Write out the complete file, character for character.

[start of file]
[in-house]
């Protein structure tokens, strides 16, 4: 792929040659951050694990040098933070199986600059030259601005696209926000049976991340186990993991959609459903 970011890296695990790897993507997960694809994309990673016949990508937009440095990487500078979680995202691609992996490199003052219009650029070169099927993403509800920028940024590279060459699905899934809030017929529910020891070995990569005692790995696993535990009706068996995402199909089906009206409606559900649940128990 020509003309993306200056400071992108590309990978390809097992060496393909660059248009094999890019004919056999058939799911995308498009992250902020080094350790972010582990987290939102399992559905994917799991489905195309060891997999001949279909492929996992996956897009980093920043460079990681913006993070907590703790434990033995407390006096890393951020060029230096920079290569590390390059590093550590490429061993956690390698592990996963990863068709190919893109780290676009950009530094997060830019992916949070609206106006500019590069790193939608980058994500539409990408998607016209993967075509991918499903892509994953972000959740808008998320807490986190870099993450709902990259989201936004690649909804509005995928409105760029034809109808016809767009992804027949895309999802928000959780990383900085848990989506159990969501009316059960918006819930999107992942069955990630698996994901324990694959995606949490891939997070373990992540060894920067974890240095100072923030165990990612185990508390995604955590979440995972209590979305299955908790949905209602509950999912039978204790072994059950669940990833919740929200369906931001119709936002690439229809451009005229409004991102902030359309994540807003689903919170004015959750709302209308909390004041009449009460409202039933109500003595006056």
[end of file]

[in-house]
């Protein structure tokens, strides 16, 4: 792929040659951050694990040098933070199986600059030259601005696209926000049976991340186990993991959609459903 970011890296695990790897993507997960694809994309990673016949990508937009440095990487500078979680995202691609992996490199003052219009650029070169099927993403509800920028940024590279060459699905899934809030017929529910020891070995990569005692790995696993535990009706068996995402199909089906009206409606559900649940128990 020509003309993306200056400071992108590309990978390809097992060496393909660059248009094999890019004919056999058939799911995308498009992250902020080094350790972010582990987290939102399992559905994917799991489905195309060891997999001949279909492929996992996956897009980093920043460079990681913006993070907590703790434990033995407390006096890393951020060029230096920079290569590390390059590093550590490429061993956690390698592990996963990863068709190919893109780290676009950009530094997060830019992916949070609206106006500019590069790193939608980058994500539409990408998607016209993967075509991918499903892509994953972000959740808008998320807490986190870099993450709902990259989201936004690649909804509005995928409105760029034809109808016809767009992804027949895309999802928000959780990383900085848990989506159990969501009316059960918006819930999107992942069955990630698996994901324990694959995606949490891939997070373990992540060894920067974890240095100072923030165990990612185990508390995604955590979440995972209590979305299955908790949905209602509950999912039978204790072994059950669940990833919740929200369906931001119709936002690439229809451009005229409004991102902030359309994540807003689903919170004015959750709302209308909390004041009449009460409202039933109500003595006056």